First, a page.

Keywords: Model-based policy learning, MPC, motion planning, self-driving, kinematic model, reactive simulation, highway driving, world modeling, video prediction model
TL;DR: We split the forward model for self-driving into a simple model of the ego vehicle and a more complex model of the environment, and show improvement on the task of highway-driving using MPC and policy learning.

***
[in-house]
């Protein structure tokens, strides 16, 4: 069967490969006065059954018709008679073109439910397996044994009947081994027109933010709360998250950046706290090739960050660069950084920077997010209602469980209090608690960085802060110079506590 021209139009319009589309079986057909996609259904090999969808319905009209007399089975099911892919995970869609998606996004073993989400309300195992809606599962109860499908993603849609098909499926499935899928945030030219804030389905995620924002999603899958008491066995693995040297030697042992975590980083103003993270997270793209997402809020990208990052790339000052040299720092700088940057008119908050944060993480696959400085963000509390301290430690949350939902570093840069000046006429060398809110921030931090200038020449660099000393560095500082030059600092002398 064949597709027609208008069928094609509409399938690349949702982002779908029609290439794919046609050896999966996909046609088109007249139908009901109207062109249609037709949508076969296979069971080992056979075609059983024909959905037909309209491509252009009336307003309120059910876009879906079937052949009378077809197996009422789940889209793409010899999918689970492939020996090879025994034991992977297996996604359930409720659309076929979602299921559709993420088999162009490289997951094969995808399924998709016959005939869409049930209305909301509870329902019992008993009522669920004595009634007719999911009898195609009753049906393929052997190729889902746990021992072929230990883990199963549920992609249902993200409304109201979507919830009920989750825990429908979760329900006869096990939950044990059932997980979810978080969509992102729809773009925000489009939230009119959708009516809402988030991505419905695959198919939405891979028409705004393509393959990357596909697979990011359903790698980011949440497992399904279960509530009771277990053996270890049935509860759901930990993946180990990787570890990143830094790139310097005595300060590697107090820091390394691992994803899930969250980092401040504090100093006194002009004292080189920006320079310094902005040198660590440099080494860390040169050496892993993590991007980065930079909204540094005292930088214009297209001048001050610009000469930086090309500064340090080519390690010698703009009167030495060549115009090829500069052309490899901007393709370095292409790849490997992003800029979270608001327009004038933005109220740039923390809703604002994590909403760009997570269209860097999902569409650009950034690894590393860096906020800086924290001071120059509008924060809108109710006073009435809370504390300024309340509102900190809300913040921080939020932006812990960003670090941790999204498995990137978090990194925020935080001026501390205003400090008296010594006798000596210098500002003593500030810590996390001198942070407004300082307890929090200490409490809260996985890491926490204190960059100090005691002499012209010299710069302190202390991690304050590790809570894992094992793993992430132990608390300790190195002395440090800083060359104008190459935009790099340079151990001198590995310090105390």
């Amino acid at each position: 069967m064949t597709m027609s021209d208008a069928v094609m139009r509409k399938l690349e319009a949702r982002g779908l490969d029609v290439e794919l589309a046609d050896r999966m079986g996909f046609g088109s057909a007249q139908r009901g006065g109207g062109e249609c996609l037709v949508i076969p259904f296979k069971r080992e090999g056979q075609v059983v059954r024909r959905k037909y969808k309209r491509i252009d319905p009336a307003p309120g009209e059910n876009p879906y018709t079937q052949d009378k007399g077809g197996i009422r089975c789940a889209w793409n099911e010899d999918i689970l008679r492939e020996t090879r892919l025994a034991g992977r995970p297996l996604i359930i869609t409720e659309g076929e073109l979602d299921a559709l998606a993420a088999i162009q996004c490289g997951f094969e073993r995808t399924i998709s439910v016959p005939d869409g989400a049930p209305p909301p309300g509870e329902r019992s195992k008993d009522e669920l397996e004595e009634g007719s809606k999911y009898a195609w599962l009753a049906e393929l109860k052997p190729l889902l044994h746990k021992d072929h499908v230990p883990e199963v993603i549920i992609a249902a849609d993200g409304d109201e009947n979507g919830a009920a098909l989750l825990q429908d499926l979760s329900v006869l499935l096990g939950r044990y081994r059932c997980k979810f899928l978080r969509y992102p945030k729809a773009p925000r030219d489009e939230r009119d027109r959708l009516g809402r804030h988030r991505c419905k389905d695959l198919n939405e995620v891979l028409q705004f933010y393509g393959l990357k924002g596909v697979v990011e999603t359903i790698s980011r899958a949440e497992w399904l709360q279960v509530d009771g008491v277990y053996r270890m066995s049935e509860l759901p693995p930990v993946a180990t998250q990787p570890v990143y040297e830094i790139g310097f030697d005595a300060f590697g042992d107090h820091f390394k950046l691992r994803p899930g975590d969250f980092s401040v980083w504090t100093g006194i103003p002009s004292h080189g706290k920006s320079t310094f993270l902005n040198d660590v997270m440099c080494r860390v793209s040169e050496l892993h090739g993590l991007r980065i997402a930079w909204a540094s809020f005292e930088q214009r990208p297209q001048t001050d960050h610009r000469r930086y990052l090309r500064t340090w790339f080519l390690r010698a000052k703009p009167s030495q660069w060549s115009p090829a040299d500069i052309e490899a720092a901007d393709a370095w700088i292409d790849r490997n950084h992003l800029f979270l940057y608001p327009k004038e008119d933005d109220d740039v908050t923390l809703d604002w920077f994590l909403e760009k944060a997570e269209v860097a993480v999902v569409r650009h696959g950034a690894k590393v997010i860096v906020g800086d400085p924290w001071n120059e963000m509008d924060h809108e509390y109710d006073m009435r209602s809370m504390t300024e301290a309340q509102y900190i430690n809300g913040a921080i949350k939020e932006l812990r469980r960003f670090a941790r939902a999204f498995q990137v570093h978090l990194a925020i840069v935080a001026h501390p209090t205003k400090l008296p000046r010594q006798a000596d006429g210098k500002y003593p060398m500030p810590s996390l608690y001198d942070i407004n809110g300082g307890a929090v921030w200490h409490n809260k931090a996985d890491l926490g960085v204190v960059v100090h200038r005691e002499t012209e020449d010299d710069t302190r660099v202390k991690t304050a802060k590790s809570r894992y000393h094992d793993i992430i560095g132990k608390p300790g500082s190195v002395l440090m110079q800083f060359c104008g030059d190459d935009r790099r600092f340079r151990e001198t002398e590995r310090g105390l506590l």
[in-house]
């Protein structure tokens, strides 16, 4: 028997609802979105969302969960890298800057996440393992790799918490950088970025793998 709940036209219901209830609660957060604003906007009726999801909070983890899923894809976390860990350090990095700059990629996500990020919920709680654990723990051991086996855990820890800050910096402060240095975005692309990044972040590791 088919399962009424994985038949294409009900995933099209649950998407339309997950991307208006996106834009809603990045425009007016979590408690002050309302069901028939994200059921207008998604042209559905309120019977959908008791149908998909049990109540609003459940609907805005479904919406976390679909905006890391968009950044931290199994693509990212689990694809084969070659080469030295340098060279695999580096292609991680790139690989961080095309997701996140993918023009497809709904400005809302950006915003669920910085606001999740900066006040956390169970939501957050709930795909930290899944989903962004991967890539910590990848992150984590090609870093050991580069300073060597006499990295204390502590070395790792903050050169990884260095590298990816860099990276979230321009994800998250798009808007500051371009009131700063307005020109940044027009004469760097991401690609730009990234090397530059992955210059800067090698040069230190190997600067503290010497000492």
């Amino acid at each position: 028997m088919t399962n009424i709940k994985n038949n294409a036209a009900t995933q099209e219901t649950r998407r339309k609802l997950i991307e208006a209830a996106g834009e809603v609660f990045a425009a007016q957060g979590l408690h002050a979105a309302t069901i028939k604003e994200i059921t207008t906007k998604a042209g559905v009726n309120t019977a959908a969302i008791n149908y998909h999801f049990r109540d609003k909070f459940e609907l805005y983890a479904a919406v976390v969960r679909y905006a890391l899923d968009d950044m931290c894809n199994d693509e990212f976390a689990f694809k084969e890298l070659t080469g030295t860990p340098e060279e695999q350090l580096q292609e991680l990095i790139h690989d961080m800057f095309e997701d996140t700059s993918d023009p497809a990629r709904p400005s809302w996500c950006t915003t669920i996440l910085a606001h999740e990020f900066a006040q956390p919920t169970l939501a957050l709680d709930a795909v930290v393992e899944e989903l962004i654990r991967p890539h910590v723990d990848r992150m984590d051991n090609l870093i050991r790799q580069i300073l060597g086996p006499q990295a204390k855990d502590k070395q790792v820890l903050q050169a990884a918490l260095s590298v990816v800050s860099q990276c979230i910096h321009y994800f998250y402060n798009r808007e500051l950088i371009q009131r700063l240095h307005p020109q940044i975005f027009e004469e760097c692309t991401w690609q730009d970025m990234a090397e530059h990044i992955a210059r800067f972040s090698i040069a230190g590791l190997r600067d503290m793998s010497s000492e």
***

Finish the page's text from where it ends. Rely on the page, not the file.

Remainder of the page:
Abstract: Training self-driving systems to be robust to the long-tail of driving scenarios is a critical problem. Model-based approaches leverage simulation to emulate a wide range of scenarios without putting users at risk in the real world. One promising path to faithful simulation is to train a forward model of the world to predict the future states of both the environment and the ego-vehicle given past states and a sequence of actions. In this paper, we argue that it is beneficial to model the state of the ego-vehicle, which often has simple, predictable and deterministic behavior, separately from the rest of the environment, which is much more complex and highly multimodal. We propose to model the ego-vehicle using a simple and differentiable kinematic model, while training a stochastic convolutional forward model on raster representations of the state to predict the behavior of the rest of the environment. We explore several configurations of such decoupled models, and evaluate their performance both with Model Predictive Control (MPC) and direct policy learning. We test our methods on the task of highway driving and demonstrate lower crash rates and better stability.